“It was no picnic to keep our contractual obligations not to talk,” said one person close to Blackwater, who insisted on not being named. “We wrote the book on how not to get good P.R.”
In the days leading up to the hearing before the oversight panel, which is led by Representative Henry A. Waxman, a liberal California Democrat who has no love for Blackwater, the company hired Burson-Marsteller, a global public relations firm. Blackwater said it hired the company on a temporary basis to help prepare Mr. Prince for his testimony.
Mark J. Penn, Burson-Marsteller’s chairman and a senior adviser to Senator Hillary Rodham Clinton’s presidential campaign, said in an e-mail message that he had no direct contact with Blackwater and that the work was landed by BKSH, a subsidiary. BKSH is a political consulting firm led by Charles R. Black Jr., an adviser to President Bush and his father, and R. Scott Pastrick, a top Democratic fund-raiser. Mr. Penn said that a BKSH associate had worked briefly in Iraq and met several Blackwater personnel, who steered the work to his firm.
In the days following the hearing, Blackwater began its media offensive. Because Mr. Prince had been required to speak publicly about his firm before Congress, Blackwater officials reasoned that they could now go to the news media.
They mounted an impressive publicity campaign, granting a series of interviews with Mr. Prince in quick succession to, among others, the CBS program “60 Minutes”; CNN; NBC; PBS; The Washington Post; and The Detroit Free Press. The central message in all of the interviews was that Blackwater was doing only what the State Department asked it to do, that it had not lost a single official under its protection while 30 Blackwater guards had been killed, and that if the company lost its $1.2 billion contract with the State Department it would find other ways to make money.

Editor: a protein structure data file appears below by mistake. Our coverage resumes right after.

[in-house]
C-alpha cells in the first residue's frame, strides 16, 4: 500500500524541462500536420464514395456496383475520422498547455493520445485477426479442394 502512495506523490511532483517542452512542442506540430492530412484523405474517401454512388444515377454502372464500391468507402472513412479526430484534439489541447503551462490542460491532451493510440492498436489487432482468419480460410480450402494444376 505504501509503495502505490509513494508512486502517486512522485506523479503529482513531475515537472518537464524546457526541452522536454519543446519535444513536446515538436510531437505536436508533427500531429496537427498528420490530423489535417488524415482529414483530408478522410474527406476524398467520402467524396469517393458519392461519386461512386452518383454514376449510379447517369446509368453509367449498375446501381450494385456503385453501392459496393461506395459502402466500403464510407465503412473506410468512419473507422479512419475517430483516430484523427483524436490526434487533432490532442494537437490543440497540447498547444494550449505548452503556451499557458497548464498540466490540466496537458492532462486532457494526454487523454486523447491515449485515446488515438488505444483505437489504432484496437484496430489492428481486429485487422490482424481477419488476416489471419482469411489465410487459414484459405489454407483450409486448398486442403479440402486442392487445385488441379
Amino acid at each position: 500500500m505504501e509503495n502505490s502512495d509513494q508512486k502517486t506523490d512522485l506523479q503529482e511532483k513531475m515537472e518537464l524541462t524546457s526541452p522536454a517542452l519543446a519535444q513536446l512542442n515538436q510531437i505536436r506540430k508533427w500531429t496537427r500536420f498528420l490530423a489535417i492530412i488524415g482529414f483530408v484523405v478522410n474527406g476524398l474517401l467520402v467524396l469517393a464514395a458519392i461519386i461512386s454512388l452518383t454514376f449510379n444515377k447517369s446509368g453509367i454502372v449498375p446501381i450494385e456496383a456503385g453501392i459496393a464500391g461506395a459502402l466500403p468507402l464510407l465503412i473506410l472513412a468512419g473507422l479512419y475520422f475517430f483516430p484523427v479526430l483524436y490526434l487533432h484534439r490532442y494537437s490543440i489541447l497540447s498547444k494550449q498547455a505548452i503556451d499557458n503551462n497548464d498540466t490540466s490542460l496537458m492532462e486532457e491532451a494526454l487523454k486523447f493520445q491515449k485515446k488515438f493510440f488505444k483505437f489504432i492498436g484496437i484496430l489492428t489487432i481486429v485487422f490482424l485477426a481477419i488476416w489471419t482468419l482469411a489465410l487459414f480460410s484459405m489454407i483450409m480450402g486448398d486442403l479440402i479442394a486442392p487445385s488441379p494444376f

Blackwater officials clearly believe that Mr. Prince, a young, clean-cut former member of the Navy Seals, is their best asset as they try to dig out from their public relations hole. “It just got to the point where we all decided it was time to defend the company and there is no one better to do that than Mr. Prince,” Ms. Tyrrell said.
Mr. Prince’s appearances helped dispel the notion, as one Blackwater insider put it, “that he would be some guy with a peg leg and a parrot on his shoulder and an eye patch.”
The company also released two detailed reports about two of its most controversial operations, the Falluja ambush in 2004 and the crash of a Blackwater-operated military flight in Afghanistan that same year that killed six people. The papers were intended to rebut staff reports from Mr. Waxman’s committee. The company, citing current investigations, has not produced a similar report about the September shootings in Baghdad.
But the company still suffers from the image that its workers are reckless gunslingers charging around Iraq with impunity.
Mr. Corallo, the former Blackwater public relations adviser, said this image was due in part to the company’s culture and attitude.
He said he quit working for the company last year because of personality conflicts with some top executives, although he praised Mr. Prince as a “visionary.”
“They do have a few people at the upper levels of Blackwater who are a little bit unsophisticated and rather disdainful of anything that goes to oversight and due process,” he said. “The reason they get the caricature that’s been created is that they do have a few cowboys in their midst.”